Tag Archives: Frogs in Spain

Iberian Parsley Frog – Pelodytes ibericus -Sapillo moteado iberico

  • English: Iberian Parsley Frog
  • Scientific: Pelodytes ibericus (Previously Pelodytes punctatus)
  • Spanishr: Sapillo moteado ibérico
  • French: Pélodyte ibérique
  • German: Iberische Schlammtaucher
  • Italian: Pelodite iberico
  • Portuguese: Sapinho-de-verrugas-verdes-ibérico

Description

The Iberian Parsley Frog – Pelodytes ibericus -Sapillo moteado iberico is a small, slender frog, ranging between 32-36 mm in length (1¼ – 1½ inches). The head is flat and the snout short and rounded.

Eyes prominent and pupil vertical, the iris is golden with little black dots.

The back has a background colour which can vary, featuring shades of grey or olive-brown with small yellowish green warts arranged irregularly.

The glandular fold, which is not obvious, extends from the eye to the lumbar region. The eardrum is large but, barely visible being the same colour as the body. Their limbs are delicate and the hind legs adapted to jumping. It is also an excellent climber.

Distribution, habits and breeding

The Iberian parsley frog is endemic to the Iberian Peninsula and seems to be more common in the south of Spain but seems to be rarer in Portugal. It occurs in open areas, under bushes, among scattered trees, in salt marshes, fields and gardens and also seems to survive well in intensively farmed areas such as the rice fields in the Huelva province of Andalucia.

They spend the day hidden under rocks and gaps in the ground etc. In general they prefer open spaces in oak, pine forests and agricultural areas always near to their spawning sites.

Feeding on small invertebrates, orthoptera, beetles, earthworms, isopods and spiders these frogs are most active at nighttime

For breeding they prefer still areas in streams, pools or temporary puddles. The breeding season starts from October and lasts until May, the majority taking place between January and March. The eggs are laid in several groups of 100 to 300 eggs, deposited in a cord of gelatin adhered to aquatic plants. In total, she can lay about 900 eggs. Hatching occurs between 6-9 days later and in 58 -98 days, they can complete their larval development, or less in temporary puddles.

The Iberian Parsley Frog – Pelodytes ibericus -Sapillo moteado iberico is a small, slender frog, ranging between 32-36 mm in length frogs can be difficult to observe due to crepuscular and nocturnal habits and also, once the breeding season has finished they seem to completely disappear and can be difficult to find until the next breeding season begins.

Read about more reptiles and amphibians in Spain here.


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Iberian Water Frog – Pelophylax perezi – Rana común

  • English: Iberian Water Frog
  • Scientific: Pelophylax perezi
  • Spanish: Rana común
  • Portuguese: Rá-verde
  • Distribution: All of Iberia

The Iberian Water Frog – Pelophylax perezi – Rana común is rarely very far from water, they will inhabit lakesides, ponds, slow rivers, canals, marshes, moors, rice fields, man made water deposits and troughs up to an altitude of 2,400m. They will often sit at the waters edge and hop in if disturbed. They are active both day and night though most vocal in the evening.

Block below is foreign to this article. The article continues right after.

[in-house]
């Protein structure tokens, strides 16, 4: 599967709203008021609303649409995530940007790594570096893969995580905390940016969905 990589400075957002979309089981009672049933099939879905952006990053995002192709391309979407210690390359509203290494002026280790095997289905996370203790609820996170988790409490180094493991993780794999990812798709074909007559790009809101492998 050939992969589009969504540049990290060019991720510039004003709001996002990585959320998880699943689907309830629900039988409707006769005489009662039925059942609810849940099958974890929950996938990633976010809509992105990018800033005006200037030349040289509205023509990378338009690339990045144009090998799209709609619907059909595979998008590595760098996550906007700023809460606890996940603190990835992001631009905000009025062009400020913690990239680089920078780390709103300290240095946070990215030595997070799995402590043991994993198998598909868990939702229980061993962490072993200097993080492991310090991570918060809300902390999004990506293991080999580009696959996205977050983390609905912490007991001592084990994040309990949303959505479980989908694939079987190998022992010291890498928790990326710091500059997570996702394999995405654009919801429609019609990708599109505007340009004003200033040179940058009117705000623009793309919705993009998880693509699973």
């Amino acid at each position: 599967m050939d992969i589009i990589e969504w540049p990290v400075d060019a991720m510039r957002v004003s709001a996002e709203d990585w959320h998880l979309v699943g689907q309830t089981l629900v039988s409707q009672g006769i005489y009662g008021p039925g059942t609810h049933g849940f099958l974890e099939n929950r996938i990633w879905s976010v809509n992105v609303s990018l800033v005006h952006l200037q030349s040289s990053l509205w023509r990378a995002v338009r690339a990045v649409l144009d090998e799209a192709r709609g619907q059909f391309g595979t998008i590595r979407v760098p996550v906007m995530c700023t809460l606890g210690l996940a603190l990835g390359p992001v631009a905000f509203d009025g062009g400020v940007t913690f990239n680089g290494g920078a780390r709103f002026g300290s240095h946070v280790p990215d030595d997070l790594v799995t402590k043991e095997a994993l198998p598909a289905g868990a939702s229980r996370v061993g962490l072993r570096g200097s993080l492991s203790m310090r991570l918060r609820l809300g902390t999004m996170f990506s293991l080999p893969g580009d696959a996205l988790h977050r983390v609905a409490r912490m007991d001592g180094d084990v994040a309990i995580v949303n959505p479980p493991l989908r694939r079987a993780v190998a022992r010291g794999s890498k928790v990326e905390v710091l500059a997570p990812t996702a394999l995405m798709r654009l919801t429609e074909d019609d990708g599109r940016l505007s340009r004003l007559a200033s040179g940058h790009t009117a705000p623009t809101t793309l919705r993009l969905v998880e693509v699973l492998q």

Iberian Water Frog - Pelophylax perezi - Rana común
Iberian Water Frog – Pelophylax perezi – Rana común

The Iberian Water Frogs are from 35 – 90 mm in body length, (occasionally reaching 100mm) with the females being the largest. Their colour variation is huge, covering many shades of greys, greens and browns, sometimes with darker blotches and with warts or smooth. The underside is off-white occasionally bearing brown / charcoal speckles.

They often have a central dorsal stripe of a pale colour beginning at the tip of their long pointed snout. The eyes consist of a horizontal pupil surrounded by a golden colour, just behind the eye on the males is a visible vocal sac. The dorso-lateral folds are very visible and can be of a differing colour to the main body. The hind legs are quite long with the heel reaching past the eye. The fore feet have four toes, the hind feet five with well developed webbing.

Iberian Water Frog - Pelophylax perezi - Rana común
Iberian Water Frog – Pelophylax perezi – Rana común

This species of frog can hibernate in the water or on land. If seen away from water this is generally the younger ones.

These frogs feed on insects, spiders, small fish plus other amphibians. The tadpoles feed mainly on vegetation and ants but also eat micro-organisms.

Breeding may be over an extended period. Firstly the female selects a male by his ability to sing. The eggs are fertilized by the male as they leave the female. Each egg is around 6 to 8mm and laid in clusters of from 800 to 10,000.

Iberian Water Frog - Pelophylax perezi - Rana común
Iberian Water Frog – Pelophylax perezi – Rana común – This is a male with the vocal sacs inflated.

The emerging tadpoles measure about 4 to 6 mm long when they first hatch, reaching a size of about 50 to 70 mm long. The tail is deepest in the centre and tapers to a point. The body and tail are a speckled and blotched golden brown colour with a paler, whitish underside.

The time it takes them to metamorphose depends on the water body that they are in and the time of year. If the water is shallow and poorly oxygenated with a risk of drying up they will develop more quickly into tiny froglets. Conversely if the eggs hatch at the end of summer and there is plenty of water, they can over winter as tadpoles which reach a greater size before changing.
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The maximum life span for an Iberian Water Frog is about 10 years and they reach their sexual maturity in their second year for the males, third year for females.

More reptiles and amphibians of Spain here.


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